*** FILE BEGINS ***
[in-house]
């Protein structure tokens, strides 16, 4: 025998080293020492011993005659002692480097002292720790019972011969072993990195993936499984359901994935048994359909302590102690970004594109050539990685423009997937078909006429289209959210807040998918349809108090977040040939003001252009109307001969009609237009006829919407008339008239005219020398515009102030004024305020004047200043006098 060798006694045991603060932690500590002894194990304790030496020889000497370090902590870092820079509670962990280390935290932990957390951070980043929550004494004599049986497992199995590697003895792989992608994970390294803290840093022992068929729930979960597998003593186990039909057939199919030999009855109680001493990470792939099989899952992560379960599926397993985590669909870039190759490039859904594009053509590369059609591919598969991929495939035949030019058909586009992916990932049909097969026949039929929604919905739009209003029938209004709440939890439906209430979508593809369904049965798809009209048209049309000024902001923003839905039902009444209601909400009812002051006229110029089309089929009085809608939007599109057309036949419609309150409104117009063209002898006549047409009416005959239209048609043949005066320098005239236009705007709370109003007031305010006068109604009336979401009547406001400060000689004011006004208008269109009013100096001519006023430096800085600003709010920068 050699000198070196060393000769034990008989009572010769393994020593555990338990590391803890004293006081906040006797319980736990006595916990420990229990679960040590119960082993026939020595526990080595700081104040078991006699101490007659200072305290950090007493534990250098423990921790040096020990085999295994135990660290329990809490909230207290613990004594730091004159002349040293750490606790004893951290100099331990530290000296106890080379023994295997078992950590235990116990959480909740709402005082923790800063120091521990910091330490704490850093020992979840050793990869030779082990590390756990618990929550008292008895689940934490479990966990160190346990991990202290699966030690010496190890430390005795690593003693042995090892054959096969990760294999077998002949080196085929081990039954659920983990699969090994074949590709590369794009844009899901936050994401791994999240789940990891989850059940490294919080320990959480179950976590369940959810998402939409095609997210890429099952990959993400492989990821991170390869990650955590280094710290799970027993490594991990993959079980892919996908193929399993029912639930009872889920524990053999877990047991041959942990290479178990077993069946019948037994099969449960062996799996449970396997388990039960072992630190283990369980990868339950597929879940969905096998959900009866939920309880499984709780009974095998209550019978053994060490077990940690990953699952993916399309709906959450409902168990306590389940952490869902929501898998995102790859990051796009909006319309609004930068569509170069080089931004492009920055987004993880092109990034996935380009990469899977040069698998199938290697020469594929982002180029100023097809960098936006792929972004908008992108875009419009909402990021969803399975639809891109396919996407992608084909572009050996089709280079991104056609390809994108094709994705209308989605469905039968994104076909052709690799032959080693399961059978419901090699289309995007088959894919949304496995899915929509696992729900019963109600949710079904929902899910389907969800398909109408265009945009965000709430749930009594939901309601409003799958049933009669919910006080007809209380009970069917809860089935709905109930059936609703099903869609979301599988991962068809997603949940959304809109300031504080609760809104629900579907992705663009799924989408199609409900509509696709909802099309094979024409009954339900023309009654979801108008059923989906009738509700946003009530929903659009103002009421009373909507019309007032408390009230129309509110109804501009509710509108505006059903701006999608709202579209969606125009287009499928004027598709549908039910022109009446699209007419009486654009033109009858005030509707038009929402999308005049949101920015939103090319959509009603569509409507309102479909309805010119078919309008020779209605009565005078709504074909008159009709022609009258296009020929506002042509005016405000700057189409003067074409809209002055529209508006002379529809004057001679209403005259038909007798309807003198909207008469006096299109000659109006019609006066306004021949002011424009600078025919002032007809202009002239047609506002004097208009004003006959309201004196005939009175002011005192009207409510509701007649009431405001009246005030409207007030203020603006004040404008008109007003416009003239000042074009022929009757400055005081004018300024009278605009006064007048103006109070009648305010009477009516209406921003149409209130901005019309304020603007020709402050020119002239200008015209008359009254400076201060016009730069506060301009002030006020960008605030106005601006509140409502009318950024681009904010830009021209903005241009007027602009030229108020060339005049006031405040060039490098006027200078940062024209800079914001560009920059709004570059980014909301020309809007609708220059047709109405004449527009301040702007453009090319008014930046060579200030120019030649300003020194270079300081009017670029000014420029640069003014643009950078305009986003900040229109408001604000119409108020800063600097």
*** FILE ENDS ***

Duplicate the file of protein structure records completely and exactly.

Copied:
[in-house]
């Protein structure tokens, strides 16, 4: 025998080293020492011993005659002692480097002292720790019972011969072993990195993936499984359901994935048994359909302590102690970004594109050539990685423009997937078909006429289209959210807040998918349809108090977040040939003001252009109307001969009609237009006829919407008339008239005219020398515009102030004024305020004047200043006098 060798006694045991603060932690500590002894194990304790030496020889000497370090902590870092820079509670962990280390935290932990957390951070980043929550004494004599049986497992199995590697003895792989992608994970390294803290840093022992068929729930979960597998003593186990039909057939199919030999009855109680001493990470792939099989899952992560379960599926397993985590669909870039190759490039859904594009053509590369059609591919598969991929495939035949030019058909586009992916990932049909097969026949039929929604919905739009209003029938209004709440939890439906209430979508593809369904049965798809009209048209049309000024902001923003839905039902009444209601909400009812002051006229110029089309089929009085809608939007599109057309036949419609309150409104117009063209002898006549047409009416005959239209048609043949005066320098005239236009705007709370109003007031305010006068109604009336979401009547406001400060000689004011006004208008269109009013100096001519006023430096800085600003709010920068 050699000198070196060393000769034990008989009572010769393994020593555990338990590391803890004293006081906040006797319980736990006595916990420990229990679960040590119960082993026939020595526990080595700081104040078991006699101490007659200072305290950090007493534990250098423990921790040096020990085999295994135990660290329990809490909230207290613990004594730091004159002349040293750490606790004893951290100099331990530290000296106890080379023994295997078992950590235990116990959480909740709402005082923790800063120091521990910091330490704490850093020992979840050793990869030779082990590390756990618990929550008292008895689940934490479990966990160190346990991990202290699966030690010496190890430390005795690593003693042995090892054959096969990760294999077998002949080196085929081990039954659920983990699969090994074949590709590369794009844009899901936050994401791994999240789940990891989850059940490294919080320990959480179950976590369940959810998402939409095609997210890429099952990959993400492989990821991170390869990650955590280094710290799970027993490594991990993959079980892919996908193929399993029912639930009872889920524990053999877990047991041959942990290479178990077993069946019948037994099969449960062996799996449970396997388990039960072992630190283990369980990868339950597929879940969905096998959900009866939920309880499984709780009974095998209550019978053994060490077990940690990953699952993916399309709906959450409902168990306590389940952490869902929501898998995102790859990051796009909006319309609004930068569509170069080089931004492009920055987004993880092109990034996935380009990469899977040069698998199938290697020469594929982002180029100023097809960098936006792929972004908008992108875009419009909402990021969803399975639809891109396919996407992608084909572009050996089709280079991104056609390809994108094709994705209308989605469905039968994104076909052709690799032959080693399961059978419901090699289309995007088959894919949304496995899915929509696992729900019963109600949710079904929902899910389907969800398909109408265009945009965000709430749930009594939901309601409003799958049933009669919910006080007809209380009970069917809860089935709905109930059936609703099903869609979301599988991962068809997603949940959304809109300031504080609760809104629900579907992705663009799924989408199609409900509509696709909802099309094979024409009954339900023309009654979801108008059923989906009738509700946003009530929903659009103002009421009373909507019309007032408390009230129309509110109804501009509710509108505006059903701006999608709202579209969606125009287009499928004027598709549908039910022109009446699209007419009486654009033109009858005030509707038009929402999308005049949101920015939103090319959509009603569509409507309102479909309805010119078919309008020779209605009565005078709504074909008159009709022609009258296009020929506002042509005016405000700057189409003067074409809209002055529209508006002379529809004057001679209403005259038909007798309807003198909207008469006096299109000659109006019609006066306004021949002011424009600078025919002032007809202009002239047609506002004097208009004003006959309201004196005939009175002011005192009207409510509701007649009431405001009246005030409207007030203020603006004040404008008109007003416009003239000042074009022929009757400055005081004018300024009278605009006064007048103006109070009648305010009477009516209406921003149409209130901005019309304020603007020709402050020119002239200008015209008359009254400076201060016009730069506060301009002030006020960008605030106005601006509140409502009318950024681009904010830009021209903005241009007027602009030229108020060339005049006031405040060039490098006027200078940062024209800079914001560009920059709004570059980014909301020309809007609708220059047709109405004449527009301040702007453009090319008014930046060579200030120019030649300003020194270079300081009017670029000014420029640069003014643009950078305009986003900040229109408001604000119409108020800063600097």